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Today’s BIG IDEA—“Overload is the disease of our time. Margin is the cure.” –Richard Swenson, M.D.

Probably my favorite thing in the world to do is backpacking.

For me, there is nothing quite like heading into the wilderness with no cell phone reception, and no daily agenda other than putting one foot in front of the other.

A few years ago, my good friend Adrian and I returned to one of our favorite destinations—Ten Lakes Basin in Yosemite.

It’s hard to describe how beautiful it is. Flowing streams and waterfalls cascading into the valley, with explosions of wildflowers carpeting the forest floor. We spent three days there wandering the valley.

Our plan on this trip was to hike off-trail and try to see all the lakes in the area.

We started early and had an incredible day of swimming, meditation, and great conversation.

Caught up in the elation of the day, the setting sun prompted us to find our way back to the trail. As we scrambled over rocks and boulders, we disagreed about which way would lead us back to the trail, and hurriedly picked up our pace.

I insisted we continue down the ravine, he wanted to head back up.

I didn’t want to stop because it was getting late. I was tired and wanted to get back to camp.

When we finally stopped for 10 minutes to check the map and GPS, we realized that going down would have required us to hike back up nearly 2000 feet in elevation to get back to our camp.

My instincts had been wrong—yet I felt so certain.

We were running out of time and my focus had narrowed. I was on autopilot and could only see the one route I had already fixed my sights on.

It didn’t dawn on me until later that many of us live and work this way.

Here is a critical lesson I learned that day—When we are running low on time and lose our bearing, we often pick up the pace instead of slowing down.

But accelerating won’t help you if you are heading the wrong direction.

Sometimes the fastest way to your destination is to stop and check your map and GPS.

But in order to check our heading, we must create margin.

Our culture loves to live in overload

Chronic busyness is so common today that “I’m busy” has become the standard response to “How are you?”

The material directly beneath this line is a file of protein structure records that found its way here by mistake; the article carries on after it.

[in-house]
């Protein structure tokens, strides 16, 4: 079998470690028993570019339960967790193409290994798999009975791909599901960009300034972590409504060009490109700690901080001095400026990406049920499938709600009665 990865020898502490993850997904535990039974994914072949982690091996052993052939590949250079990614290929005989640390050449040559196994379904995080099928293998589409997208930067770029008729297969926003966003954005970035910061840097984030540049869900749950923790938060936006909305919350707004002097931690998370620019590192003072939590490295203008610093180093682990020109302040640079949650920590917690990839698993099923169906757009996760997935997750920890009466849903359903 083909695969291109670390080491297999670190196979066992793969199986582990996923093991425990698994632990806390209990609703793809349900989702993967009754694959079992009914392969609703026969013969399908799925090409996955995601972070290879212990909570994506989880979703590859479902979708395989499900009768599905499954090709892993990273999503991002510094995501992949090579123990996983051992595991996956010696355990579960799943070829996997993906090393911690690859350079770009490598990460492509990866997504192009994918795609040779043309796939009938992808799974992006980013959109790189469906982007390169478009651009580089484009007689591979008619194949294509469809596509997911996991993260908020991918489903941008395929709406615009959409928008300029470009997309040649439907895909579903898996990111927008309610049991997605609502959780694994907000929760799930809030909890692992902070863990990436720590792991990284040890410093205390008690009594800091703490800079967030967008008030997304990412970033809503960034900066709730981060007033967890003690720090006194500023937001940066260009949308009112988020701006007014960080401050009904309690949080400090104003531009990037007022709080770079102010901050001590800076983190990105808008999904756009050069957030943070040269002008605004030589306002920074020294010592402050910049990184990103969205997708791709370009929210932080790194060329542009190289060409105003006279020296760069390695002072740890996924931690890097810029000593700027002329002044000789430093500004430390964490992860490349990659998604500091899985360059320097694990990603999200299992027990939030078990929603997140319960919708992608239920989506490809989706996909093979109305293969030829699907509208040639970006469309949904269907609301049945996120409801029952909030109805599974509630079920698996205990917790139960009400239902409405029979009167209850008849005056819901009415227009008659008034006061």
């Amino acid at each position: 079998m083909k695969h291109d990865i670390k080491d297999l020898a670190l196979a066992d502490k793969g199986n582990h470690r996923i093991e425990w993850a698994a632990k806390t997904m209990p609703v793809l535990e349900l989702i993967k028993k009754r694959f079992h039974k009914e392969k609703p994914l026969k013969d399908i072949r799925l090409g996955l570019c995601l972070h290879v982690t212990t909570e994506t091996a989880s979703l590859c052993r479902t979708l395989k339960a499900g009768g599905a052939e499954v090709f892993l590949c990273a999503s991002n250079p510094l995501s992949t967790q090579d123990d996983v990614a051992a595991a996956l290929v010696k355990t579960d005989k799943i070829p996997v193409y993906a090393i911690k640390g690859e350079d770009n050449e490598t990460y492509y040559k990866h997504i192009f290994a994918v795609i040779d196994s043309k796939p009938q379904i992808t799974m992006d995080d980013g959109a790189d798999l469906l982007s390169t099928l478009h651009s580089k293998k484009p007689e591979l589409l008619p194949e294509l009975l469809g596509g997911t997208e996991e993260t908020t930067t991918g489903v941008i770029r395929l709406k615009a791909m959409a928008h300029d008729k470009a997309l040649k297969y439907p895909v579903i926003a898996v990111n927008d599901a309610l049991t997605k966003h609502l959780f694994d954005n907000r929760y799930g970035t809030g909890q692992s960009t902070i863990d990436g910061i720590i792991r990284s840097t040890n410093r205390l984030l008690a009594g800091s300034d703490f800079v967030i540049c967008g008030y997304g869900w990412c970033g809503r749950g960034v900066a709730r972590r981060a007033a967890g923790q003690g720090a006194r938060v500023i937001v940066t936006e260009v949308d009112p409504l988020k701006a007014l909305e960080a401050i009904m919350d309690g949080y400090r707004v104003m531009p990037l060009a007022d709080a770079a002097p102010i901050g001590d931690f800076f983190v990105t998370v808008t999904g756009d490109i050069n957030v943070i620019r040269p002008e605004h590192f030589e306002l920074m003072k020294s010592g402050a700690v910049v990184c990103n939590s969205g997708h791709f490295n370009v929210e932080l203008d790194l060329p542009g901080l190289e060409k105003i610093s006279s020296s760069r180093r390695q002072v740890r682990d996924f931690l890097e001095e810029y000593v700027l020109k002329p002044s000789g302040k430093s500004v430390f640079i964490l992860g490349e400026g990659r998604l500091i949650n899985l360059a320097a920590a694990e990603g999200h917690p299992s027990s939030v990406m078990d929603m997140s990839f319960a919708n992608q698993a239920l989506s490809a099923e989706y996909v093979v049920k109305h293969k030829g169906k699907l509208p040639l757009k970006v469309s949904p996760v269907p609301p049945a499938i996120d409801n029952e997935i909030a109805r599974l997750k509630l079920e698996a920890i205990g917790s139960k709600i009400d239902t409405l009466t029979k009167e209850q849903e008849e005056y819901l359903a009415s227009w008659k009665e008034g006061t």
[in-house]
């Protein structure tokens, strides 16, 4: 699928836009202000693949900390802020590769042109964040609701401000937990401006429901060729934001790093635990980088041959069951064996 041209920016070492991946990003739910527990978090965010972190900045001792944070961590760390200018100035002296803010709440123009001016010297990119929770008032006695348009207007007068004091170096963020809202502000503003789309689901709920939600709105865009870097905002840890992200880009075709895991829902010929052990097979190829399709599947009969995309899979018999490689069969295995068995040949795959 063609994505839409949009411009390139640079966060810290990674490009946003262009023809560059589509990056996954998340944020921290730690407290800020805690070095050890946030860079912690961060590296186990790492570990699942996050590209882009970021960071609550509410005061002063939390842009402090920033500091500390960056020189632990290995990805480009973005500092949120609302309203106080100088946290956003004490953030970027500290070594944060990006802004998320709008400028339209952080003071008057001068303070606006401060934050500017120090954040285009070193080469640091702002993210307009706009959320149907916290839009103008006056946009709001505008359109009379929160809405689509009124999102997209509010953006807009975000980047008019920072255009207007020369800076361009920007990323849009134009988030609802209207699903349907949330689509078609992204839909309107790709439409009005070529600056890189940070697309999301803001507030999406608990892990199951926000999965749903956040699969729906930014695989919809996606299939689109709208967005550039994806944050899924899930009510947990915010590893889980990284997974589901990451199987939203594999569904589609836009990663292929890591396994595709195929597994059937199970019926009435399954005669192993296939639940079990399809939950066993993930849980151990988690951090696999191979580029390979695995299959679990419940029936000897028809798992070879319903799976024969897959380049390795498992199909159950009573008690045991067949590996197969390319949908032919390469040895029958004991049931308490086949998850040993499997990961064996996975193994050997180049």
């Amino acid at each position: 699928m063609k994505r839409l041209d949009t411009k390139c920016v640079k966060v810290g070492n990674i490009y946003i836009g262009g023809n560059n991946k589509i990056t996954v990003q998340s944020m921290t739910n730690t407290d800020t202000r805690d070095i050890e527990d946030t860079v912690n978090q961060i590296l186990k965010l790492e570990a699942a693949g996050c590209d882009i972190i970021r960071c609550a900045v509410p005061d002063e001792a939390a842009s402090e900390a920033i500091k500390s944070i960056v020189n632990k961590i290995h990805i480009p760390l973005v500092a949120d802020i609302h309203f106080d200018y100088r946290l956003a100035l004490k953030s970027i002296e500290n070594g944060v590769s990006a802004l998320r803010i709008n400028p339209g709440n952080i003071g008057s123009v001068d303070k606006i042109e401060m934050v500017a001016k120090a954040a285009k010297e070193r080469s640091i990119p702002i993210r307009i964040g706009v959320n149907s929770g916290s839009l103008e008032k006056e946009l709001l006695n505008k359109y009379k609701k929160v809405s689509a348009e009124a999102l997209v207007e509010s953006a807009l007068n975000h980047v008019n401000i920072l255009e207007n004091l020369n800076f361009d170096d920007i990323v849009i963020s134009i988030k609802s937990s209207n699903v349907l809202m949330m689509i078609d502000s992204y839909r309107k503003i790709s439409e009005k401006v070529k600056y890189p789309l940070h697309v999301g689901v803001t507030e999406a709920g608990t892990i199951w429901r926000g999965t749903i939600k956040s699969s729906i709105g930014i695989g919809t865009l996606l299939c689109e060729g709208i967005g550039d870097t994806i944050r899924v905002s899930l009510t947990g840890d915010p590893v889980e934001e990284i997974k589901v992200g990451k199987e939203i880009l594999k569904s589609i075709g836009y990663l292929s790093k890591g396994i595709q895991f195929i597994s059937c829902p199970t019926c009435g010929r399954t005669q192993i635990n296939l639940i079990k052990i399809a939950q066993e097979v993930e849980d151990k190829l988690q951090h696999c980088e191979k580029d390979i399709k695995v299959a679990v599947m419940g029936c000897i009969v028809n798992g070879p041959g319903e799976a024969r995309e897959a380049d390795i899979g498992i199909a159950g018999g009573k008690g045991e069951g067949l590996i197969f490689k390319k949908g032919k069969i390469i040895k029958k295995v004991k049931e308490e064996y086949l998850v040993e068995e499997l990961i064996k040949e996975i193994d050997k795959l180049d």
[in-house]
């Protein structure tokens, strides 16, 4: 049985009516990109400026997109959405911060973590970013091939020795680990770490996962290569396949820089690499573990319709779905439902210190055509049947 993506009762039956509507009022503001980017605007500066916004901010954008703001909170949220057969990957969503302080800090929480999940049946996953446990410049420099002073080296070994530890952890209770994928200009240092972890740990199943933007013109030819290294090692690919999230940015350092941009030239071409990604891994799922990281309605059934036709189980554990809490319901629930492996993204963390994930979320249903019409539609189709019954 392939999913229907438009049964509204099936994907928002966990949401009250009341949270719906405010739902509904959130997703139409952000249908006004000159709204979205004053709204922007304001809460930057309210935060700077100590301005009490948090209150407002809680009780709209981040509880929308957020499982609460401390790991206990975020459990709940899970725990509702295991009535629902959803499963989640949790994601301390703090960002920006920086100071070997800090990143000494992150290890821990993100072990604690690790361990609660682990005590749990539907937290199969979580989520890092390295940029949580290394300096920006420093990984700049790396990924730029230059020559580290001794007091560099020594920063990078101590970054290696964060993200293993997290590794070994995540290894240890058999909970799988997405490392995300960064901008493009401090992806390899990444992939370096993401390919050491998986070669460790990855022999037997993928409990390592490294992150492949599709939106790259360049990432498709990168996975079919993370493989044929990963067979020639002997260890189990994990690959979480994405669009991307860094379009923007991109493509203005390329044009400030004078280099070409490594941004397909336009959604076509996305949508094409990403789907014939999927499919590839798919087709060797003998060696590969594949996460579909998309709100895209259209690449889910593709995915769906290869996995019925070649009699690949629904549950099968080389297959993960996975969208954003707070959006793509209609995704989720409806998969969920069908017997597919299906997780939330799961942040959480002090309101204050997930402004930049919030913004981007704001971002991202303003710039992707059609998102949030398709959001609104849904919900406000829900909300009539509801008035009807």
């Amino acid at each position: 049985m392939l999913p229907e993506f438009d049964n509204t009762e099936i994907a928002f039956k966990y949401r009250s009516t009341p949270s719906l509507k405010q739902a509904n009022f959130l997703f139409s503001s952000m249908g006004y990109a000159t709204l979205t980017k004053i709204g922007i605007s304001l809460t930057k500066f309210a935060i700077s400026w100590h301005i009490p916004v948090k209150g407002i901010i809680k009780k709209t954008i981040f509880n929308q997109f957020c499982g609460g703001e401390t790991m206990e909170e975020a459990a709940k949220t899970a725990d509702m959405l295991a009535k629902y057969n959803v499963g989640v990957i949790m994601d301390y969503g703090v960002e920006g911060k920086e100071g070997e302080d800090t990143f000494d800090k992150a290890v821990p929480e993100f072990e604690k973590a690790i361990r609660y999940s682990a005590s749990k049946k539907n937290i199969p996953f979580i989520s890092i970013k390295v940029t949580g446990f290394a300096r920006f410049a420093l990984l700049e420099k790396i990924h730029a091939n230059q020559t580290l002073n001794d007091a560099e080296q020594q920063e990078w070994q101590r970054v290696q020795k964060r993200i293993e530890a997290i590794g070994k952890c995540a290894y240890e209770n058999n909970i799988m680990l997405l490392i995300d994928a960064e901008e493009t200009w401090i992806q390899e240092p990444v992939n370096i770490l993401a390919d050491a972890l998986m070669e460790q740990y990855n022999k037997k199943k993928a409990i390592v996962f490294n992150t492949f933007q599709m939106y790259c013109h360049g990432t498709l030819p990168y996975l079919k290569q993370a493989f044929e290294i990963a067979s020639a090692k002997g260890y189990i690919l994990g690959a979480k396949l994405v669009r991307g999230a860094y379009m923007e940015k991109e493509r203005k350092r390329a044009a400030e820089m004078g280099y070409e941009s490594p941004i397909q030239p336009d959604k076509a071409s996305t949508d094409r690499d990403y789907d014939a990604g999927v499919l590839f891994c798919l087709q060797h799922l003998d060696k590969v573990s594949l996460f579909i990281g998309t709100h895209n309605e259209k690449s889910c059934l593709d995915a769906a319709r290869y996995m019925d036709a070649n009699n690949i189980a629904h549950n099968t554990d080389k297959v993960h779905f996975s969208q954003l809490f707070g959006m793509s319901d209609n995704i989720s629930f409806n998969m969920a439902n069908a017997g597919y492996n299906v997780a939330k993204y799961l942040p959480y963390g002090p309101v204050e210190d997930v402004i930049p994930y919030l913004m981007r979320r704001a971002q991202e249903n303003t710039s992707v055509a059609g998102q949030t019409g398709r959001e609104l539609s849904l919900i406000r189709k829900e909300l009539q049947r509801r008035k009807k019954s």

We are addicted to fitting it all in.

It doesn’t matter if you are a doctor, a plumber, a student, or a farm worker—people in the west are almost universally overcommitted.

Dr. Richard Swenson is a physician and researcher who has devoted his life to helping others understand the physical, emotional, financial, and spiritual costs of living in a state of chronic overload.

I highly recommend his bestselling book Margin: Restoring emotional, physical, financial, and time reserves to our overloaded lives.

The costs of living without margin are very real.

See if you recognize any of the signs and symptoms:

  • When we live without margin in our finances, we live paycheck to paycheck without any money to cover the inevitable crises of life. Our only plan is to go deeper into debt.
  • When we live with an overcommitted calendar, we feel trapped without any room to breathe or think. We go into survival mode and live on autopilot.
  • When we live without recharging regularly, we can become irritable and impatient with the people we love.
  • When we have no margin at work, Stephen Covey says that we never plan for the things that are important but not urgent. We simply exist to address the most pressing daily crisis and don’t make time to dream about taking our teams or careers to the next level.
  • When we live without margin to sleep and exercise, our health and mood quickly deteriorate.
  • Not having time to plan the vacation you desperately need.